Monday, January 26, 2009

The Last Lecture by Randy Pausch *****

I was first aware of Randy Pausch when Katie Couric announced his death on the evening news on July 25, 2008. I guess by that time the youtube film of his last lecture had made him famous, but I wasn't in tune to that as much as others & so had never heard of him. After seeing the news story, Dog went online & listened to his lecture. He told me it was great & I needed to watch it, but there's a lot I need to do that I don't get around to & that was one of them.

Then a few weeks later, the interview he did with Diane Sawyer aired & we watched it together. There were excerpts from his lecture included, but I still wasn't convinced. I guess I just get tired of having people held up as the ideal, either in the way they live their lives or how they die, & feeling like a very selfish, sub-human creature afterwards because I get upset about not getting what I want. I feel sometimes that's the set up the media gives us so we'll buy more stuff & try to become perfect.

But this Christmas, a friend of mine from work that I don't get to see very much anymore gave me the book. First Dog read it, then Dick read it. Then I finally gave in.

Here's the thing that's great--never does he make out that he's got the answers to all life's problems. The book is for his kids. It's all the things he wants them to know, that he wasn't going to be able to tell them himself. It's not for anyone else. We can read it, of course, but he didn't write it for us. And that's the beauty of the whole thing.

Sunday, January 25, 2009

Twilight by Stephanie Meyer ***

I know, I know. I've jumped on the teenage-girl bandwagon & read the book that all females under 18 have read about 5 times & seen the movie about 6 times & talk about with their friends on a constant basis. And it's pretty good.

If you haven't heard of this series of teenage vampire books yet, you may need to look around you & see if your home is indeed under a large slab of granite. Geared toward teenage girls & all they crave, Twilight is one of those books you don't want to like, but you do. As a 38 year old woman who's been married for almost 15 years, some of the sappy romantic lines made me roll my eyes, but the tension between the 2 main characters is great. Edward is a vampire, & Bella isn't. So she's always running the risk of him getting a wild hair up his ass & eating her. Yep, it's a little different.

Reading this book was like time travel for me, not because my high school years were anything like what the characters experience (HA! Not only did I not date any vampires while in high school, I didn't date any humans either!), but because of reading vampire books. Interview with the Vampire was out in paperback, & my best friend loaned me hers after she finished it. Soon we were both on to The Vampire Lestat & then Queen of the Damned. That's as far as I got in the series, though my friend read every last one. But I so much remember talking with her about every little detail of those books, all those years ago: who should play Lestat if they made a movie? how could they actually get a child to play Claudia? was Lestat really so bad?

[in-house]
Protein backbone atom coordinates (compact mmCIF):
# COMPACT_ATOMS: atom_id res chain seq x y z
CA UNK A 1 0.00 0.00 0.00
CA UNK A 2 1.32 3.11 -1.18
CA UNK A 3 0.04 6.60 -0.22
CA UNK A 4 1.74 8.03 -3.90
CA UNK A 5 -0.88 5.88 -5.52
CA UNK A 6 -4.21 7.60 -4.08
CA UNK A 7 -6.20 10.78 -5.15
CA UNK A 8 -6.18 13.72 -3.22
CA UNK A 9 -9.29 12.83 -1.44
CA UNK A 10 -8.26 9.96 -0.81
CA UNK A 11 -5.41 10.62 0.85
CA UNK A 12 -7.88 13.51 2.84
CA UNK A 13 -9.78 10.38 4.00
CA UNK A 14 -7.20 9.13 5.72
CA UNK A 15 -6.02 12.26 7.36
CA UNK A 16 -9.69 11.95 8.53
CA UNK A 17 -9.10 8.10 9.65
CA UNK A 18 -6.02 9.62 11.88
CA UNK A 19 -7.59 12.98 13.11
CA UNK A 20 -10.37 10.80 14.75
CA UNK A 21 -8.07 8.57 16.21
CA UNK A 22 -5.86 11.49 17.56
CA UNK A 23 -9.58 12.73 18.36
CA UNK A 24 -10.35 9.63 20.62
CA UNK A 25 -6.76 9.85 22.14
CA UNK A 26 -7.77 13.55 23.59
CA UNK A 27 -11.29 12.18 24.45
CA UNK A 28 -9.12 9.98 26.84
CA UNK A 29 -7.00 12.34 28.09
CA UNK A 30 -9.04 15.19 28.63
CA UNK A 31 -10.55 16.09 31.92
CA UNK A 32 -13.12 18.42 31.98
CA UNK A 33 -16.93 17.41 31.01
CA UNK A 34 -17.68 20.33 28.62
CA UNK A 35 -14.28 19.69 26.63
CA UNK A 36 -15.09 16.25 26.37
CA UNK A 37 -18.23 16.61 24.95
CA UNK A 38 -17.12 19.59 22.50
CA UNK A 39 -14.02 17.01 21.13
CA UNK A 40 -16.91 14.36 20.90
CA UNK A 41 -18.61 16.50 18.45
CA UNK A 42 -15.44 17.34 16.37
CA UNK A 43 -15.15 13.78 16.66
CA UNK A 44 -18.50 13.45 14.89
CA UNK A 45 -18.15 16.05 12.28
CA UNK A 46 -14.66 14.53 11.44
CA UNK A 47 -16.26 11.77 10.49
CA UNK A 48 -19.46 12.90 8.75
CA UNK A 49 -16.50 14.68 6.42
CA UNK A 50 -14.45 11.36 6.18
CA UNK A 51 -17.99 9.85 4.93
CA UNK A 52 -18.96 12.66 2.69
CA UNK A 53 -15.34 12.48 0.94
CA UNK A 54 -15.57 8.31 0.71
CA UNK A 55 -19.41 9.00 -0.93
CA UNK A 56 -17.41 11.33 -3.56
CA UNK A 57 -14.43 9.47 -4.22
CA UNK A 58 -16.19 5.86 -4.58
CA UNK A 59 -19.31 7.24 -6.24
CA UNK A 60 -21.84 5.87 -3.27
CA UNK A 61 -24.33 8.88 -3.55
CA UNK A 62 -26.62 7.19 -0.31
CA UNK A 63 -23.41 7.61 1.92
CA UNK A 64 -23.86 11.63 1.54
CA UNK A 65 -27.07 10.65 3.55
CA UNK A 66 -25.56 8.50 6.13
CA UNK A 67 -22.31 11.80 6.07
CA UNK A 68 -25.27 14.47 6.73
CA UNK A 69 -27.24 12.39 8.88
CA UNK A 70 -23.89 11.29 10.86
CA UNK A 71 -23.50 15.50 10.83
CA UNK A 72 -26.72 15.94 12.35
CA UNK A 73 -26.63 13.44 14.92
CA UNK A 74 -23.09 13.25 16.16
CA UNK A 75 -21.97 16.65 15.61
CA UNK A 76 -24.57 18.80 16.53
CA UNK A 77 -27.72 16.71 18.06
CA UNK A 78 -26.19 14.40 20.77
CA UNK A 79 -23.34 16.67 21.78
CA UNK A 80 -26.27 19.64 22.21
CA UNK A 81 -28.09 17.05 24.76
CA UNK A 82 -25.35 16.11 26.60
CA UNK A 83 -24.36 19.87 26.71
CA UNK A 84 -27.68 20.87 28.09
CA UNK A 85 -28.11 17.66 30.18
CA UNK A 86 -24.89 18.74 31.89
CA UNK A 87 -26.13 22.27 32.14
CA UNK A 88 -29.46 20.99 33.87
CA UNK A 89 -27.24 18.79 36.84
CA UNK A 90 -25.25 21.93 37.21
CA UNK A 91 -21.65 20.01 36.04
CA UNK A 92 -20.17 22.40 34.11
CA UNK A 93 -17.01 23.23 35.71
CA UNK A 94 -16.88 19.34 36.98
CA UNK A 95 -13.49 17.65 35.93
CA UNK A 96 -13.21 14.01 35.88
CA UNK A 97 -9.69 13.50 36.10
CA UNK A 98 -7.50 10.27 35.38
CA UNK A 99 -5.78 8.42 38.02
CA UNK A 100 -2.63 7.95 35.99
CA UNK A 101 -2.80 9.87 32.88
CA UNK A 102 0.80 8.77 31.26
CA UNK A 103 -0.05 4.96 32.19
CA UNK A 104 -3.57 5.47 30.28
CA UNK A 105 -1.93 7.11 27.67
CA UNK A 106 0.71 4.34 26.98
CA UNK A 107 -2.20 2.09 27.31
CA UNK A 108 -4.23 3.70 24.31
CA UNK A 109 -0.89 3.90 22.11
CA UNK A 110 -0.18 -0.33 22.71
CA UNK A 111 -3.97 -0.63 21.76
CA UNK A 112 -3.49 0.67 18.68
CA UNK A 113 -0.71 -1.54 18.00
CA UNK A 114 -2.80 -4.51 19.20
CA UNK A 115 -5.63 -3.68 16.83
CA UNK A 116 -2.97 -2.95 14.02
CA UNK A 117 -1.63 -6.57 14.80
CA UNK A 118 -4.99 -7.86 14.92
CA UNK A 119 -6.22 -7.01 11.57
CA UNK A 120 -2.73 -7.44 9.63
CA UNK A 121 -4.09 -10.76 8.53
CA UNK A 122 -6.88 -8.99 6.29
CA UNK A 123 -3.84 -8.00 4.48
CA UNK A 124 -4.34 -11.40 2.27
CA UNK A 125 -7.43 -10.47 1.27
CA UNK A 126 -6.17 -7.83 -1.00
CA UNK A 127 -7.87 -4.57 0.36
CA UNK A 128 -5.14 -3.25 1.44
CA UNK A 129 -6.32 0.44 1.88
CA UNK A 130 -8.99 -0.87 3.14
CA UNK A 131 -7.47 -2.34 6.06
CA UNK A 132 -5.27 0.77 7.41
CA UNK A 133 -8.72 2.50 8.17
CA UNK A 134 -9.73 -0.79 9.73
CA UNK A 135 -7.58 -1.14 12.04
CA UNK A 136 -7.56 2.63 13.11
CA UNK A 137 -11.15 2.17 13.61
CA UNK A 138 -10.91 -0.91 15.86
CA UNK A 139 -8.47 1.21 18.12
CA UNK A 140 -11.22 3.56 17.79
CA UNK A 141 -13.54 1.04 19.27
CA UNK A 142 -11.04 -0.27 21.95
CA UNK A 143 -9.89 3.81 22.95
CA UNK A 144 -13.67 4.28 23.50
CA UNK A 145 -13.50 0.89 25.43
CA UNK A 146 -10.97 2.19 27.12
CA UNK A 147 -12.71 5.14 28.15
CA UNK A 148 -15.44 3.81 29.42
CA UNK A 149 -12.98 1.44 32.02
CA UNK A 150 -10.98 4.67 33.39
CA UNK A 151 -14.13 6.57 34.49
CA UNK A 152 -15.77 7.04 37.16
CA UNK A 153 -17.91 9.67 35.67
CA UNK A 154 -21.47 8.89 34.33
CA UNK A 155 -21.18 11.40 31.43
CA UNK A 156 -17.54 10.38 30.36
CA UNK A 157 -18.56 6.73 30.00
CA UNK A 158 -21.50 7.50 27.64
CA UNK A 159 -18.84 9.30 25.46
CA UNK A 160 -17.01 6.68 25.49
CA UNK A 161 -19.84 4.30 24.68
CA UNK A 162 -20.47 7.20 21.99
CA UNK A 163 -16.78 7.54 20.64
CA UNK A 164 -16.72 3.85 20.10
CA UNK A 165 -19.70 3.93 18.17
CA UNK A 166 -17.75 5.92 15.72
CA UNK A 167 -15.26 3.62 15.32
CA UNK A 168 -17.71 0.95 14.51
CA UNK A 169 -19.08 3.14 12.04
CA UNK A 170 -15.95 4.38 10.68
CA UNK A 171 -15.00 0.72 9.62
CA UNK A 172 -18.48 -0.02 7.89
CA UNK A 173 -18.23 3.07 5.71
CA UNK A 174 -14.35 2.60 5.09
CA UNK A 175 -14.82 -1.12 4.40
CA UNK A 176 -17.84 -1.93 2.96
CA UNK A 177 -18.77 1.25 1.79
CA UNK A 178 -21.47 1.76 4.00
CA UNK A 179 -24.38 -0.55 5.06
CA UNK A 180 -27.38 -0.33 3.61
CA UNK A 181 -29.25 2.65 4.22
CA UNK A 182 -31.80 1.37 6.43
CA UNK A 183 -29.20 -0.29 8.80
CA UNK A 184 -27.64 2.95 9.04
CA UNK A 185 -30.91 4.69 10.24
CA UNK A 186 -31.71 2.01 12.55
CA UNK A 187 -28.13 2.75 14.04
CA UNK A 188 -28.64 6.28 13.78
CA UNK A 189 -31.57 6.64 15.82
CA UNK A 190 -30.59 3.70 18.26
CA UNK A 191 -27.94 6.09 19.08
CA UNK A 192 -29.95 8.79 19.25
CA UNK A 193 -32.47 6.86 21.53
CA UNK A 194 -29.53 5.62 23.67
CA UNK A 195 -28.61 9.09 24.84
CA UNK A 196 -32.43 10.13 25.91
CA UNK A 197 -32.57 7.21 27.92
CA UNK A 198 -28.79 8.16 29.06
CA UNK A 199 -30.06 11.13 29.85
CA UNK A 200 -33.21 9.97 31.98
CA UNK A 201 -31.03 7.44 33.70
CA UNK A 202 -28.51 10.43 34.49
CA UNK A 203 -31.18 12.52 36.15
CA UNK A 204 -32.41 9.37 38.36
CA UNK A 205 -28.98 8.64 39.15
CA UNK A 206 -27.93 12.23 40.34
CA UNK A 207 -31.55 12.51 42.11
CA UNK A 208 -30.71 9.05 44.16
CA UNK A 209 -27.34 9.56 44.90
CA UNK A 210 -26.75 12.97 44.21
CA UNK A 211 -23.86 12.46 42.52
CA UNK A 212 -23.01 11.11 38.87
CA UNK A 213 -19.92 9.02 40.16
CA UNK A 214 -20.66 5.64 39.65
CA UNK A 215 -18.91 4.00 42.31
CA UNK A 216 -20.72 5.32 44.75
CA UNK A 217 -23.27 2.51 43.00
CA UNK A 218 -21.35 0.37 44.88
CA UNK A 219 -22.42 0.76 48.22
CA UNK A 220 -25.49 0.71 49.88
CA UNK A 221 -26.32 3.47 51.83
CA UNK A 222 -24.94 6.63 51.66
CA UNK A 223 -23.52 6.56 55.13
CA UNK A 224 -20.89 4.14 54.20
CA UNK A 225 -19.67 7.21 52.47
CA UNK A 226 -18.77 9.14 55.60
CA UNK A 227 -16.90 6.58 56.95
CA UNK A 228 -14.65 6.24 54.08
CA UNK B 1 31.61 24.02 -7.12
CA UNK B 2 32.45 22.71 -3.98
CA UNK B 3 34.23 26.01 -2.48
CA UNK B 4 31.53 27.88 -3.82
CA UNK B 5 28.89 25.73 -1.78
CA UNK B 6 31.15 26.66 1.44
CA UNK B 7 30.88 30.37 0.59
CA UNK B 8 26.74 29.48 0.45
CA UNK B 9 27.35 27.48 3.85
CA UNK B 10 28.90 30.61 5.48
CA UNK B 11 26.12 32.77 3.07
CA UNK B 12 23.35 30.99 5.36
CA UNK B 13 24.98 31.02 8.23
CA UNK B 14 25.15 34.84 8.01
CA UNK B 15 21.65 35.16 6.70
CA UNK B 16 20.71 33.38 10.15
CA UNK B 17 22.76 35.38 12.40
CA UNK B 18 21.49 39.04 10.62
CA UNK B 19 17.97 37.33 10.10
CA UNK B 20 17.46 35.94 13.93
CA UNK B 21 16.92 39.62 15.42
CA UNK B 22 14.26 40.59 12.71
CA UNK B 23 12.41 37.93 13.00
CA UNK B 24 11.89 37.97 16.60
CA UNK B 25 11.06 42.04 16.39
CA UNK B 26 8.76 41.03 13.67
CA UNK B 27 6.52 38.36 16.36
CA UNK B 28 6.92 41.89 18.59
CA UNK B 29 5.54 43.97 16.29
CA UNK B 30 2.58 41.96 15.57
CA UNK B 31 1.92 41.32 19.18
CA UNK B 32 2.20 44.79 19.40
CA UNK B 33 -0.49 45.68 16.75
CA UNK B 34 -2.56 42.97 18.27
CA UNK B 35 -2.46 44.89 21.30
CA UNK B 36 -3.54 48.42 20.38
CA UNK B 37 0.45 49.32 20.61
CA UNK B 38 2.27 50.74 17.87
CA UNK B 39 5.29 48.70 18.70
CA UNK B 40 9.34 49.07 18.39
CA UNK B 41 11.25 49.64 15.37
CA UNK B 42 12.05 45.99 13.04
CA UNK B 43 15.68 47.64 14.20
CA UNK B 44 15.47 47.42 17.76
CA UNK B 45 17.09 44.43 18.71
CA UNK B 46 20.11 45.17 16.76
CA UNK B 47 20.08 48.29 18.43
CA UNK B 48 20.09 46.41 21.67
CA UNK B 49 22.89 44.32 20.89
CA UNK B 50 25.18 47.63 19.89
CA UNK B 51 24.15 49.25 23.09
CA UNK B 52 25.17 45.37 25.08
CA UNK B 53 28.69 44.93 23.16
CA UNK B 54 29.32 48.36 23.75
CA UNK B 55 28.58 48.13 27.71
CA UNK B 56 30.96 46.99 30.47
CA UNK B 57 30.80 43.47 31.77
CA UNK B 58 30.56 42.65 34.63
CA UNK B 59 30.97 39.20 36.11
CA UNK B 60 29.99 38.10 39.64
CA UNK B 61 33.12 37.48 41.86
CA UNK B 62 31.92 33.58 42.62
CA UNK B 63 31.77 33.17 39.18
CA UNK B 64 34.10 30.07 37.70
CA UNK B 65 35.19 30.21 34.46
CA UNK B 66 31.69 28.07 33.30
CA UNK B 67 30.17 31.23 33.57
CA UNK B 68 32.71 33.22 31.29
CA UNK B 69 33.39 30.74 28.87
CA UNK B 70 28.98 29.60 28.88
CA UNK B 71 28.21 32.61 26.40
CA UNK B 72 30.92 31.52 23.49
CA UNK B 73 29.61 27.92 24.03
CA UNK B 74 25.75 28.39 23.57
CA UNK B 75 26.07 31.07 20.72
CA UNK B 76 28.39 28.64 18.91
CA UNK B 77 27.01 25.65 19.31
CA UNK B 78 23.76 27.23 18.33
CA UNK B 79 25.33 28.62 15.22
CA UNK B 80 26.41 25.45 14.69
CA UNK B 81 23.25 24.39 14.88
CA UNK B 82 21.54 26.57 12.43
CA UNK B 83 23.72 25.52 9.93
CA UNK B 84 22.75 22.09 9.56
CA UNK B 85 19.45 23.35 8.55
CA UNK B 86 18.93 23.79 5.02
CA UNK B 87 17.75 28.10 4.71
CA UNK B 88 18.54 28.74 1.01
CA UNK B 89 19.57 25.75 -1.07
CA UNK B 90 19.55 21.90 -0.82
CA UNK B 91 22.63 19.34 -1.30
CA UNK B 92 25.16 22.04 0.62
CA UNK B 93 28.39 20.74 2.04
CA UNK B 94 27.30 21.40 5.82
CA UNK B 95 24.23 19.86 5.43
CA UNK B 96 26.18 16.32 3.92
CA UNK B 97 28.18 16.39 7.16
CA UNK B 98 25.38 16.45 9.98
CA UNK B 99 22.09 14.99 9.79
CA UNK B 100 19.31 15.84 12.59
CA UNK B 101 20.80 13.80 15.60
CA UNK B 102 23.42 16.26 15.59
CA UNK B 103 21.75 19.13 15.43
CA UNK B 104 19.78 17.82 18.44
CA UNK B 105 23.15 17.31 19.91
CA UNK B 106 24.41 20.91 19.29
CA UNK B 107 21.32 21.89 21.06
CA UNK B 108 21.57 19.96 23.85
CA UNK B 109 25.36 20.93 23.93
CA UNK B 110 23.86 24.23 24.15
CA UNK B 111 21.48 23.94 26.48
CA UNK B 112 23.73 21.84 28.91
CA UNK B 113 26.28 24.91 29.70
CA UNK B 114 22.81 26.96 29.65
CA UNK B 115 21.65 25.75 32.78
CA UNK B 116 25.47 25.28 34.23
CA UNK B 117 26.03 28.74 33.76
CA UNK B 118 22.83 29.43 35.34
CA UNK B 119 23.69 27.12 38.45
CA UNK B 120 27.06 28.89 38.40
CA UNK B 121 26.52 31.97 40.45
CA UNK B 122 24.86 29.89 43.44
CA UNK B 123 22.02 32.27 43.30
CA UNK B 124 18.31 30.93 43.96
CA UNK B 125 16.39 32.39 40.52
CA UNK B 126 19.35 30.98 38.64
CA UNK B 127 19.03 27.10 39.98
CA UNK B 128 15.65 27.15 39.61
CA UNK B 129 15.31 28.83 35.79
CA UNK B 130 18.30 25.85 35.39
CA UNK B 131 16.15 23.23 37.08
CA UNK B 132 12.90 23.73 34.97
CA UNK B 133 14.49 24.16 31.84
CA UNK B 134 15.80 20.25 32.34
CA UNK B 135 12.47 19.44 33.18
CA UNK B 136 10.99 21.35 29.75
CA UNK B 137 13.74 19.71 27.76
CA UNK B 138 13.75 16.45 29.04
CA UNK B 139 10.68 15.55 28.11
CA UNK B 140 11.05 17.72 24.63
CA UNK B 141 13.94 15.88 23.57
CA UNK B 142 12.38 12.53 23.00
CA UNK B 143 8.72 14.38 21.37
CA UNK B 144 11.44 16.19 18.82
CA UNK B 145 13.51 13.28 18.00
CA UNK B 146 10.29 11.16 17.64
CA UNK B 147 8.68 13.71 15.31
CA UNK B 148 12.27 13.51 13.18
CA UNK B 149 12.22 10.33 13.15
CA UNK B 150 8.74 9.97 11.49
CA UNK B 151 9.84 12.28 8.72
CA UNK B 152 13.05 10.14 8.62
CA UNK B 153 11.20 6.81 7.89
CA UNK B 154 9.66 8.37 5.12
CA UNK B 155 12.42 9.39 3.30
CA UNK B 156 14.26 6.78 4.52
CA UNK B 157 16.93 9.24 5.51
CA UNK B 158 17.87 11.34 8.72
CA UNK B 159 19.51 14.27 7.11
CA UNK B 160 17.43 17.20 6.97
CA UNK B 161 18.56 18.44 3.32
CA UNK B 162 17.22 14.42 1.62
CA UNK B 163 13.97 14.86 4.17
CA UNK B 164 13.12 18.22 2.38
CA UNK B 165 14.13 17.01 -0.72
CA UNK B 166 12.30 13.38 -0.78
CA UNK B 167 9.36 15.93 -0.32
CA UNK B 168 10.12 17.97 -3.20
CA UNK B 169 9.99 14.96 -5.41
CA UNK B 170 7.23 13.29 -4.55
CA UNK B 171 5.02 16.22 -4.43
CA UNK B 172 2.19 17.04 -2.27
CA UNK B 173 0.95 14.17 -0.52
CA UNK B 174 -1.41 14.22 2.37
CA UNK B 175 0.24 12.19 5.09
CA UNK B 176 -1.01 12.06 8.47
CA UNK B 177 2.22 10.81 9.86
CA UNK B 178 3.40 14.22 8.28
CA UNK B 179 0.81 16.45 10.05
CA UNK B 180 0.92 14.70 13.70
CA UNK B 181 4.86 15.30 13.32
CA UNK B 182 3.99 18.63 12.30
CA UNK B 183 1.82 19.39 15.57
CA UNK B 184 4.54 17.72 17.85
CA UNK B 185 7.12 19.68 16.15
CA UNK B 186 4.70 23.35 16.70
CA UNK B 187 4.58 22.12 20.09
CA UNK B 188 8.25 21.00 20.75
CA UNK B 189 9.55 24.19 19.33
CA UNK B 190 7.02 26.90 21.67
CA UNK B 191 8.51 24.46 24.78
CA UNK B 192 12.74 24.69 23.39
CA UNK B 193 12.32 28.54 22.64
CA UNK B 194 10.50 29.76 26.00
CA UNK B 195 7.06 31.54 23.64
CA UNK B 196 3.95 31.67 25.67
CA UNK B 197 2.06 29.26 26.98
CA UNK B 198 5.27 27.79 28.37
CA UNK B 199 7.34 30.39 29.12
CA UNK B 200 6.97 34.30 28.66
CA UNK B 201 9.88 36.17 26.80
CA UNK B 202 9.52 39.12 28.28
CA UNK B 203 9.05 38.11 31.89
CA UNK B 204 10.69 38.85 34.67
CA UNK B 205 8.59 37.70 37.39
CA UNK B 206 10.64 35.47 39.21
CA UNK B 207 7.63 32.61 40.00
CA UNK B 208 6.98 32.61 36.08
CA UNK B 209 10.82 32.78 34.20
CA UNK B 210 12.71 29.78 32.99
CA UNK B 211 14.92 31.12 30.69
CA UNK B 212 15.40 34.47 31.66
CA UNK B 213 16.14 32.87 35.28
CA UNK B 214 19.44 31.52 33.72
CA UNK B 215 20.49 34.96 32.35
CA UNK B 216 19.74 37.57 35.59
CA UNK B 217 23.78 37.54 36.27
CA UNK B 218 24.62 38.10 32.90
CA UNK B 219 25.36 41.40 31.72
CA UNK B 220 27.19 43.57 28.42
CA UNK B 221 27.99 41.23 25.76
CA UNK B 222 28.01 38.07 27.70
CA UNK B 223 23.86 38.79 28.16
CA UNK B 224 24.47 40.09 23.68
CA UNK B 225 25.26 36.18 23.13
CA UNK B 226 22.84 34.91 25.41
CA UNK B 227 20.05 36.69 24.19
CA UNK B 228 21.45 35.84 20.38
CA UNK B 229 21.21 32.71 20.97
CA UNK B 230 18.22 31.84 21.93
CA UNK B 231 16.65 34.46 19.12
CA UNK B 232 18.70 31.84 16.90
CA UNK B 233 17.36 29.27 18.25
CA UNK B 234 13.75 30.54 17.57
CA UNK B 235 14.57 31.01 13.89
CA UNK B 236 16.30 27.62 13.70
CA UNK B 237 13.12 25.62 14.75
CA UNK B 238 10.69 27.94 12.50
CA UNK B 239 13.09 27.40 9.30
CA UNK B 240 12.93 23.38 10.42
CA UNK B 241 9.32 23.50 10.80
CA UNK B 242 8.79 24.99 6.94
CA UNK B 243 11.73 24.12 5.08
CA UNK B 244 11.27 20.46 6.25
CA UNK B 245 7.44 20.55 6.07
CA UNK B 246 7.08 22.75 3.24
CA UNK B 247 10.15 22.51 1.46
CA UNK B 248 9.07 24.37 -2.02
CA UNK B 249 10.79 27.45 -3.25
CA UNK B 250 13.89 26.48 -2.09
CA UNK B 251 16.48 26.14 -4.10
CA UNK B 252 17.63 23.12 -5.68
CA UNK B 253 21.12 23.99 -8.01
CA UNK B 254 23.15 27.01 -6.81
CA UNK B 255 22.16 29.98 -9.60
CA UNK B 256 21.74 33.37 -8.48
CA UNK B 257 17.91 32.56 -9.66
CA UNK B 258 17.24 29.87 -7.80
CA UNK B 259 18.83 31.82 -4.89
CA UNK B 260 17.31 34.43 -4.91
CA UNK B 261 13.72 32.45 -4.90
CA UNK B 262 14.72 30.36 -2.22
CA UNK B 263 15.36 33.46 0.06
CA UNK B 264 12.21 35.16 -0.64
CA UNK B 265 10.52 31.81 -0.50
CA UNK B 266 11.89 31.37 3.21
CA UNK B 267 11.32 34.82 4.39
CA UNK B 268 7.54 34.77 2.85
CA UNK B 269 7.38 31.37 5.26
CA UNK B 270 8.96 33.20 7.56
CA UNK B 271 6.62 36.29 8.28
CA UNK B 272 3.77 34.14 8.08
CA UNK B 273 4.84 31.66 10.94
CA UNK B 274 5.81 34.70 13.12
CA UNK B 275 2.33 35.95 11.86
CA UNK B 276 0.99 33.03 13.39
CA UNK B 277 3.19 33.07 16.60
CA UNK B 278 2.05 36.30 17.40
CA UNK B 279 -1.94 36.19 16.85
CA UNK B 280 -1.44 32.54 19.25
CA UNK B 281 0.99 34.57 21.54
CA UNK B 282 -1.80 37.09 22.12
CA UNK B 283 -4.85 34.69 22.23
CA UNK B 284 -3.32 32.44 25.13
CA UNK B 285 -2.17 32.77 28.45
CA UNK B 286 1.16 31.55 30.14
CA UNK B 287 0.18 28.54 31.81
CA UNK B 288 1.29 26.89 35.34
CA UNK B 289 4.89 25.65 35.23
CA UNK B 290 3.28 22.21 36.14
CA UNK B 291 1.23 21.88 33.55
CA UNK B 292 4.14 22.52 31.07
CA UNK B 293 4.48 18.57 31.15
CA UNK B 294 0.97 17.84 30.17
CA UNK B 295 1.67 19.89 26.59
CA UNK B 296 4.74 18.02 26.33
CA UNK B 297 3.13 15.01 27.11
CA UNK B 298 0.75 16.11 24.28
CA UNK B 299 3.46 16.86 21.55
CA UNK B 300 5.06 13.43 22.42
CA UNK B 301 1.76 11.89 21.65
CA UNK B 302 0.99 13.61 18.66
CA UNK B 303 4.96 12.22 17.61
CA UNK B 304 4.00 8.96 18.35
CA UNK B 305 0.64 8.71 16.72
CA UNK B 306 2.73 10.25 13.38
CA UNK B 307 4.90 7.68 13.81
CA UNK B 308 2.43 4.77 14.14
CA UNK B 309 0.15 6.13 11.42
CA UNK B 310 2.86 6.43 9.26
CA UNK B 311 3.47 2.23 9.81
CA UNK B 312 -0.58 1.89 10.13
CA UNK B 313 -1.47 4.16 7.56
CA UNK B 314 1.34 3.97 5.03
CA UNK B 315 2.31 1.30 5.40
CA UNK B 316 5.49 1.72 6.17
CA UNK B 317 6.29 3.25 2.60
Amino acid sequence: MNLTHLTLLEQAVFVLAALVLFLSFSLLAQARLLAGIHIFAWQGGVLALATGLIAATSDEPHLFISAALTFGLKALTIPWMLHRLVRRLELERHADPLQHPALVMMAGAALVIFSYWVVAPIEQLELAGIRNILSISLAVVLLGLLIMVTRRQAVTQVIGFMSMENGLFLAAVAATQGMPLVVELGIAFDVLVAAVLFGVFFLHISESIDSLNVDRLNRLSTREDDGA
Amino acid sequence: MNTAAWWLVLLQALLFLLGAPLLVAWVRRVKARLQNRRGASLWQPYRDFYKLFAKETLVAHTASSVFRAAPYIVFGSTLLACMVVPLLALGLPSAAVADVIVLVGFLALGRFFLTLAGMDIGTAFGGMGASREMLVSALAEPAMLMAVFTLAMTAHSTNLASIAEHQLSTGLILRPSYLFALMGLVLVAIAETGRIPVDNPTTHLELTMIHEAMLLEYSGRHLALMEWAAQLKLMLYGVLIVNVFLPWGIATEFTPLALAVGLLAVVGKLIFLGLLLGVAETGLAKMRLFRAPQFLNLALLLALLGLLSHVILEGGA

Those were the days!

Friday, January 9, 2009

The Gargoyle by Andrew Davidson *****

Every once in a while you come across a book out of nowhere--you don't know why you picked it up, but there it is in your hand & you're going to give it a chance. Tell Me That You Love Me, Junie Moon was like that for me--I just found it laying on a shelf at the library & grabbed it. It was great, not just because it was well written, but because it was mine--I found it all by myself.

I can't claim that with this book, but I wish I could. I found it here, the same place I found the previous book. From the get go, this book is crazy. Get this--a porn star/producer wrecks his car while high on cocaine & booze & suffers horrible 3rd degree (maybe 4th degree) burns to his body, one burn being so bad he has to get a penisectomy (yep, it's what you think it is!). While in the burn unit at the local hospital, a beautiful female psych patient come into his room & tells him that they were lovers in 14th century Germany. Thinking her crazy, the narrator (who I just realized is never named) is not sure what to make of her, but after her repeated visits he starts to warm to her. She's the only visitor he gets, outside of his PT & a staff psychiatrist, & she seems to care for him deeply. On her visits she tells him stories, either about her own life & how they met or about other star-crossed lovers. Despite himself, the narrator is pulled into her life & a bond is formed.

You've got to admit, the premise sure grabs you. But what's wonderful is that it doesn't disappoint after the initial shock. It's a wonderful first novel, & I can tell it's a first novel for Andrew Davidson because it seems to be full of all the stories he's been pondering over the years as he got up the nerve to write. I hope he can continue on the road he's begun, because I for one would love to read more from him.